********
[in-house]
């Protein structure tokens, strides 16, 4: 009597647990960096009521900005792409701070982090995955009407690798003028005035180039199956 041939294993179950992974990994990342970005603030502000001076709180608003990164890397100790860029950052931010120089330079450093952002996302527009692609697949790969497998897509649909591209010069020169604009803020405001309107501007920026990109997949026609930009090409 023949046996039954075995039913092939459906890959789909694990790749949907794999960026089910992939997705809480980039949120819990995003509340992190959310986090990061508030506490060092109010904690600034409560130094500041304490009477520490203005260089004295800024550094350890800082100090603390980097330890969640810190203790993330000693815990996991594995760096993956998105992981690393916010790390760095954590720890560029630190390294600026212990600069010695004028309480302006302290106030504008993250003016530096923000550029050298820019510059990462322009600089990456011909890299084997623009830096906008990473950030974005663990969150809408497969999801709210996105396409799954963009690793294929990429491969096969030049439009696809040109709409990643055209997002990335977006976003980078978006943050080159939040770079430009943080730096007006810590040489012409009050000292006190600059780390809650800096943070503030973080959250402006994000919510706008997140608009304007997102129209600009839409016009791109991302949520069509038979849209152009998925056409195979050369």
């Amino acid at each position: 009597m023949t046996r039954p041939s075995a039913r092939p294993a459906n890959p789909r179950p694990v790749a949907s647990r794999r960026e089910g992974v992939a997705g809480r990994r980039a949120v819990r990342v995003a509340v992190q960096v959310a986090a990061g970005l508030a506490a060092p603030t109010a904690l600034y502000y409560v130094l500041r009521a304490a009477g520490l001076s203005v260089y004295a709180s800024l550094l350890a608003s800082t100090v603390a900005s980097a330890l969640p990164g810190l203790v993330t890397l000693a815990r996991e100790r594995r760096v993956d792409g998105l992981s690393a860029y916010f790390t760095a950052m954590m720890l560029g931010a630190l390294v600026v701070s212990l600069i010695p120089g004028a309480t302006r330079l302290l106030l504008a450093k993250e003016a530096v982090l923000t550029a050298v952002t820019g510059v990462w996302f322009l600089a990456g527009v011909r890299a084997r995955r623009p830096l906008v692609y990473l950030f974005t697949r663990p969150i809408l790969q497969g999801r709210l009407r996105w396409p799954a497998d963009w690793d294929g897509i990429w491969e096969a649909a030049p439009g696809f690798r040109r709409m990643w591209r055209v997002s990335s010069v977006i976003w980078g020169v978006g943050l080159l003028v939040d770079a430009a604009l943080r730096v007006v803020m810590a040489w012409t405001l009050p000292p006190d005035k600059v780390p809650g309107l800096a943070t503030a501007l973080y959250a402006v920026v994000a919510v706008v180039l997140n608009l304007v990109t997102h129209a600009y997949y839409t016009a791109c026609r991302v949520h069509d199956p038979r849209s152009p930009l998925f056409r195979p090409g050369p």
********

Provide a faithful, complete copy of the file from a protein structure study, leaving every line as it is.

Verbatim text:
[in-house]
């Protein structure tokens, strides 16, 4: 009597647990960096009521900005792409701070982090995955009407690798003028005035180039199956 041939294993179950992974990994990342970005603030502000001076709180608003990164890397100790860029950052931010120089330079450093952002996302527009692609697949790969497998897509649909591209010069020169604009803020405001309107501007920026990109997949026609930009090409 023949046996039954075995039913092939459906890959789909694990790749949907794999960026089910992939997705809480980039949120819990995003509340992190959310986090990061508030506490060092109010904690600034409560130094500041304490009477520490203005260089004295800024550094350890800082100090603390980097330890969640810190203790993330000693815990996991594995760096993956998105992981690393916010790390760095954590720890560029630190390294600026212990600069010695004028309480302006302290106030504008993250003016530096923000550029050298820019510059990462322009600089990456011909890299084997623009830096906008990473950030974005663990969150809408497969999801709210996105396409799954963009690793294929990429491969096969030049439009696809040109709409990643055209997002990335977006976003980078978006943050080159939040770079430009943080730096007006810590040489012409009050000292006190600059780390809650800096943070503030973080959250402006994000919510706008997140608009304007997102129209600009839409016009791109991302949520069509038979849209152009998925056409195979050369």
């Amino acid at each position: 009597m023949t046996r039954p041939s075995a039913r092939p294993a459906n890959p789909r179950p694990v790749a949907s647990r794999r960026e089910g992974v992939a997705g809480r990994r980039a949120v819990r990342v995003a509340v992190q960096v959310a986090a990061g970005l508030a506490a060092p603030t109010a904690l600034y502000y409560v130094l500041r009521a304490a009477g520490l001076s203005v260089y004295a709180s800024l550094l350890a608003s800082t100090v603390a900005s980097a330890l969640p990164g810190l203790v993330t890397l000693a815990r996991e100790r594995r760096v993956d792409g998105l992981s690393a860029y916010f790390t760095a950052m954590m720890l560029g931010a630190l390294v600026v701070s212990l600069i010695p120089g004028a309480t302006r330079l302290l106030l504008a450093k993250e003016a530096v982090l923000t550029a050298v952002t820019g510059v990462w996302f322009l600089a990456g527009v011909r890299a084997r995955r623009p830096l906008v692609y990473l950030f974005t697949r663990p969150i809408l790969q497969g999801r709210l009407r996105w396409p799954a497998d963009w690793d294929g897509i990429w491969e096969a649909a030049p439009g696809f690798r040109r709409m990643w591209r055209v997002s990335s010069v977006i976003w980078g020169v978006g943050l080159l003028v939040d770079a430009a604009l943080r730096v007006v803020m810590a040489w012409t405001l009050p000292p006190d005035k600059v780390p809650g309107l800096a943070t503030a501007l973080y959250a402006v920026v994000a919510v706008v180039l997140n608009l304007v990109t997102h129209a600009y997949y839409t016009a791109c026609r991302v949520h069509d199956p038979r849209s152009p930009l998925f056409r195979p090409g050369p």